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Different ways of defining functions in JavaScript

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Published by Admin in Java Script
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In JavaScript, there are several different ways of defining functions.

Defining a function using function declaration

Example 1 : Declaring a function first and then calling it.

function addNumbers(firstNumber, secondNumber)
{
var result = firstNumber + secondNumber;
return result;
}

var sum = addNumbers(10, 20);
document.write(sum);

Output : 30

Example 2 : A function call is present before the respective function declaration

In Example 1, we are first defining the function and then calling it. The call to a JavaScript function can be present anywhere, even before the function is declared. The following code also works just fine. In the example below, we are calling the function before it is declared.

var sum = addNumbers(10, 20);
document.write(sum);

function addNumbers(firstNumber, secondNumber)
{
var result = firstNumber + secondNumber;
return result;
}

Function Hoisting : By default, JavaScript moves all the function declarations to the top of the current scope. This is called function hoisting. This is the reason JavaScript functions can be called before they are declared.

Defining a JavaScript function using a function expression : A Function Expression allows us to define a function using an expression (typically by assigning it to a variable). There are 3 different ways of defining a function using a function expression.

Anonymous function expression example : In this example, we are creating a function without a name and assigning it to variable add. We use the name of the variable to invoke the function.

var add = function (firstNumber, secondNumber)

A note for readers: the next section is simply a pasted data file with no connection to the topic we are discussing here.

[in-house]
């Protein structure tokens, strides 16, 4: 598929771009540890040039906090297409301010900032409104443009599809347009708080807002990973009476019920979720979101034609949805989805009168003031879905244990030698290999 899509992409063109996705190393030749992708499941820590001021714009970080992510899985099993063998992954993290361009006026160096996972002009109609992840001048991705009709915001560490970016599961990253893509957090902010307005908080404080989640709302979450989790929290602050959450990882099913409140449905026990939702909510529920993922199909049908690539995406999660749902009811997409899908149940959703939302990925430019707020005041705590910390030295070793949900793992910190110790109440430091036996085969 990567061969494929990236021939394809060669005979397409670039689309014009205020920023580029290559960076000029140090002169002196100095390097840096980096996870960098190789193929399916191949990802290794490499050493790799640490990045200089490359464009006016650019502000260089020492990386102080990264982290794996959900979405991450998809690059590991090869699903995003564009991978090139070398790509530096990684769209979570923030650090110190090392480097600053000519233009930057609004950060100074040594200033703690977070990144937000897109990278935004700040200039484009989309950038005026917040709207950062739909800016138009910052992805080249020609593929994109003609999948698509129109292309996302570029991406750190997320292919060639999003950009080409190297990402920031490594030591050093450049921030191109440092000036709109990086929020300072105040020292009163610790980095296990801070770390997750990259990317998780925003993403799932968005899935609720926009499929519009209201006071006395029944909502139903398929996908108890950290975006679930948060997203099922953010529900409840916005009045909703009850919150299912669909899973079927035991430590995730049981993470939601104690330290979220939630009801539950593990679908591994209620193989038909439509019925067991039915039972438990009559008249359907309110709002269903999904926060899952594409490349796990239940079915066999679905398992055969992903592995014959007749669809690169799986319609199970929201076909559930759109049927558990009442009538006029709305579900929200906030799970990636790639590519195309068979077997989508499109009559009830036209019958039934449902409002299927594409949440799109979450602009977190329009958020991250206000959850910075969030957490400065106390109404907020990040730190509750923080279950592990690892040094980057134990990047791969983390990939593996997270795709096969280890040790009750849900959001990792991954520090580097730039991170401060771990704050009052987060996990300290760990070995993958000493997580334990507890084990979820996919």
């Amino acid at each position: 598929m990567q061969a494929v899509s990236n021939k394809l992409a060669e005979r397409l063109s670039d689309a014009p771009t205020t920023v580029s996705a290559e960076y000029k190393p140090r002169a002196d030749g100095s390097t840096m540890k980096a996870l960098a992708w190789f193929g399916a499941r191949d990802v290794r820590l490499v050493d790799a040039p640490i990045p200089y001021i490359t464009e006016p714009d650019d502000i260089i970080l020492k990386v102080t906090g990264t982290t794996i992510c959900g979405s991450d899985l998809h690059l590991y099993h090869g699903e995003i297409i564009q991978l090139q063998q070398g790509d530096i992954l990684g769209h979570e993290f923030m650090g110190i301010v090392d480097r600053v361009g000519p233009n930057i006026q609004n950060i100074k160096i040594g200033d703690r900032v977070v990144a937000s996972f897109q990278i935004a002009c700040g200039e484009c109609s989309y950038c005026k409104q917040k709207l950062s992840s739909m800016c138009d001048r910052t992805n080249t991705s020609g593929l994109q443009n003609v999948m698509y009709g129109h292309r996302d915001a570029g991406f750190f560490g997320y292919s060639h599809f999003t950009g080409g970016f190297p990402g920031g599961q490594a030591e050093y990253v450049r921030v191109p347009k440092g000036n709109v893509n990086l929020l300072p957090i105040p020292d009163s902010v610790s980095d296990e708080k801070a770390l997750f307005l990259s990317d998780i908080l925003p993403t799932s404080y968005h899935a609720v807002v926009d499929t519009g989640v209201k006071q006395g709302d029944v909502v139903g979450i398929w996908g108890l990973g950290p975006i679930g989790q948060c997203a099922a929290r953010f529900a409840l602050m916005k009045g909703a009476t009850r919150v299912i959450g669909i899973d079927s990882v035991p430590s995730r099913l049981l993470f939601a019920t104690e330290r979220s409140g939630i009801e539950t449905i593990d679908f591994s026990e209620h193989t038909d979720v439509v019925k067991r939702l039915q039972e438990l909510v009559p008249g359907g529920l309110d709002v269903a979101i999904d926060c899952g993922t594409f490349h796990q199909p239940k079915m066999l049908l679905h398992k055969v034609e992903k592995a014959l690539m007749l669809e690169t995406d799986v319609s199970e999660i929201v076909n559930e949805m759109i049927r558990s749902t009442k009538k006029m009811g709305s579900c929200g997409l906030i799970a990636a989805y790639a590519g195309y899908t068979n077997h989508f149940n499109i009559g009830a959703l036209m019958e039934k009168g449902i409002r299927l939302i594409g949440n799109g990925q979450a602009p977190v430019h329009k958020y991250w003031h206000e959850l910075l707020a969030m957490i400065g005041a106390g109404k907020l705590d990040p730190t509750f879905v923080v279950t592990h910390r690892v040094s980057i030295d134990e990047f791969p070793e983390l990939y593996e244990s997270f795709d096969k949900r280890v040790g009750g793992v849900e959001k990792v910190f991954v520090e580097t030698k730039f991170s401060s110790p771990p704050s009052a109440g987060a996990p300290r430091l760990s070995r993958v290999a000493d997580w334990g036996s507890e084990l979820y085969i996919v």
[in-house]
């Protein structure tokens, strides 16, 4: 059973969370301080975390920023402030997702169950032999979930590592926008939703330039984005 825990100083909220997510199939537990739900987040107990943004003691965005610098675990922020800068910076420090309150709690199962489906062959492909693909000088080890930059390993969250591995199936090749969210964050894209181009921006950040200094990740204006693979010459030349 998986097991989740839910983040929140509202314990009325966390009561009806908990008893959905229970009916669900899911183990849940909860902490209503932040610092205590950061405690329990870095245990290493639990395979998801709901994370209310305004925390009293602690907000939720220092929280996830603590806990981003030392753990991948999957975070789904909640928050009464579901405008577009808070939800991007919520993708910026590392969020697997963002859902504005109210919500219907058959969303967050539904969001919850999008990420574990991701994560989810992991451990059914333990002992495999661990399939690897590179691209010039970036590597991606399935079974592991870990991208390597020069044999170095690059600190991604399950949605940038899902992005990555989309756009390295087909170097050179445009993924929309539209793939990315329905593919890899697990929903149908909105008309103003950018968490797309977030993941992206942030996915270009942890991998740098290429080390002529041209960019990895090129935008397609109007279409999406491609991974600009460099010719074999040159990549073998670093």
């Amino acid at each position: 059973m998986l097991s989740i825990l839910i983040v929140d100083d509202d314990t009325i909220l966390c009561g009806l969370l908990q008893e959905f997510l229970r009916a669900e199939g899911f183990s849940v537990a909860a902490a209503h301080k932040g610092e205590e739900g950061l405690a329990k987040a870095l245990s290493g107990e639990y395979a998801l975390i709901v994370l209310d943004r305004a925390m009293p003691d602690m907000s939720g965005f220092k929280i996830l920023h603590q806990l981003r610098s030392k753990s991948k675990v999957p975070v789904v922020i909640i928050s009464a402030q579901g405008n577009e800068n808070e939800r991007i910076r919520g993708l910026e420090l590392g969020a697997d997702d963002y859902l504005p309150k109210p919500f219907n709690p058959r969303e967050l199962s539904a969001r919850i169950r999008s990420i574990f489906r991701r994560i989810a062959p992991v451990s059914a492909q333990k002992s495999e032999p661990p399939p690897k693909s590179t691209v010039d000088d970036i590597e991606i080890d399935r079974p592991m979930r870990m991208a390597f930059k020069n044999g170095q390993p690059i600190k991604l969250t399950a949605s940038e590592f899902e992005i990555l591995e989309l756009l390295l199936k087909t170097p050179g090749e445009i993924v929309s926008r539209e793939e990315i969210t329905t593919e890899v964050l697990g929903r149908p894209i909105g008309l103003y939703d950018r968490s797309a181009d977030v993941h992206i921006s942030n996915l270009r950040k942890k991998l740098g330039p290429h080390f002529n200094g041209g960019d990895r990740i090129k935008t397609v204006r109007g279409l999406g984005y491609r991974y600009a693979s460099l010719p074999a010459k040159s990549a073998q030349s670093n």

{
var result = firstNumber + secondNumber;
return result;
}

var sum = add(10, 20);
document.write(sum);

Functions defined using a function expression are not hoisted. So, this means a function defined using a function expression can only be called after it has been defined while a function defined using standard function declaration can be called both before and after it is defined.

// add() is undefined at this stage
var sum = add(10, 20);
document.write(sum);

var add = function (firstNumber, secondNumber)
{
var result = firstNumber + secondNumber;
return result;
}

Named function expression example : This is similar to the example above. The difference is instead of assigning the variable to an anonymous function, we’re assigning it to a named function (with the name computeFactorial).

var factorial = function computeFactorial(number)
{
if (number [= 1)
{
return 1;
}

return number * computeFactorial(number - 1);
}

var result = factorial(5);
document.write(result);

The name of the function (i.e computeFactorial) is available only with in the same function. This syntax is useful for creating recursive functions. If you use computeFactorial() method outside of the function it raises 'computeFactorial' is undefined error.

var factorial = function computeFactorial(number)
{if (number [= 1)
{
return 1;
}

return number * computeFactorial(number - 1);
}

var result = computeFactorial(5);
document.write(result);

Output : Error - 'computeFactorial' is undefined.

Self invoking function expression example :

var result = (function computeFactorial(number)
{
if (number [= 1)
{
return 1;
}

return number * computeFactorial(number - 1);
})(5);

document.write(result);

Output : 120

These are called with different names
Immediately-Invoked Function Expression (IIFE)
Self-executing anonymous functions
Self-invoked anonymous functions

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